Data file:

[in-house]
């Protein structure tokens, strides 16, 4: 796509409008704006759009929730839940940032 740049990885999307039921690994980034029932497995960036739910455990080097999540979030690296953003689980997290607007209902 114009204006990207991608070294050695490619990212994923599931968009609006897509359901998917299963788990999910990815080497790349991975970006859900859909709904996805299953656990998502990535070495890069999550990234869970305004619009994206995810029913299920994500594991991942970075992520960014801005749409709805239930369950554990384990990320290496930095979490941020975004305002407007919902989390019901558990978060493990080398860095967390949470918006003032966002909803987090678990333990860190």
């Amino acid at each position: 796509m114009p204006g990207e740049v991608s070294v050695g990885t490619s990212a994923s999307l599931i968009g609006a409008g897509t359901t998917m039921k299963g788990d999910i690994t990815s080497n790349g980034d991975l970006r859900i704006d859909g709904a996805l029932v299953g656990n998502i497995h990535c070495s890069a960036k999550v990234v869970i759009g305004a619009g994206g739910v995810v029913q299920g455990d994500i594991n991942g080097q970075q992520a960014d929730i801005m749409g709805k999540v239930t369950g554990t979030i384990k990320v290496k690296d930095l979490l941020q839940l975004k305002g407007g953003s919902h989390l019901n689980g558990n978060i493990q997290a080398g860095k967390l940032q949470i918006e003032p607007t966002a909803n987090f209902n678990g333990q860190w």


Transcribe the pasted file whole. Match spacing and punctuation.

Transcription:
[in-house]
């Protein structure tokens, strides 16, 4: 796509409008704006759009929730839940940032 740049990885999307039921690994980034029932497995960036739910455990080097999540979030690296953003689980997290607007209902 114009204006990207991608070294050695490619990212994923599931968009609006897509359901998917299963788990999910990815080497790349991975970006859900859909709904996805299953656990998502990535070495890069999550990234869970305004619009994206995810029913299920994500594991991942970075992520960014801005749409709805239930369950554990384990990320290496930095979490941020975004305002407007919902989390019901558990978060493990080398860095967390949470918006003032966002909803987090678990333990860190």
């Amino acid at each position: 796509m114009p204006g990207e740049v991608s070294v050695g990885t490619s990212a994923s999307l599931i968009g609006a409008g897509t359901t998917m039921k299963g788990d999910i690994t990815s080497n790349g980034d991975l970006r859900i704006d859909g709904a996805l029932v299953g656990n998502i497995h990535c070495s890069a960036k999550v990234v869970i759009g305004a619009g994206g739910v995810v029913q299920g455990d994500i594991n991942g080097q970075q992520a960014d929730i801005m749409g709805k999540v239930t369950g554990t979030i384990k990320v290496k690296d930095l979490l941020q839940l975004k305002g407007g953003s919902h989390l019901n689980g558990n978060i493990q997290a080398g860095k967390l940032q949470i918006e003032p607007t966002a909803n987090f209902n678990g333990q860190w």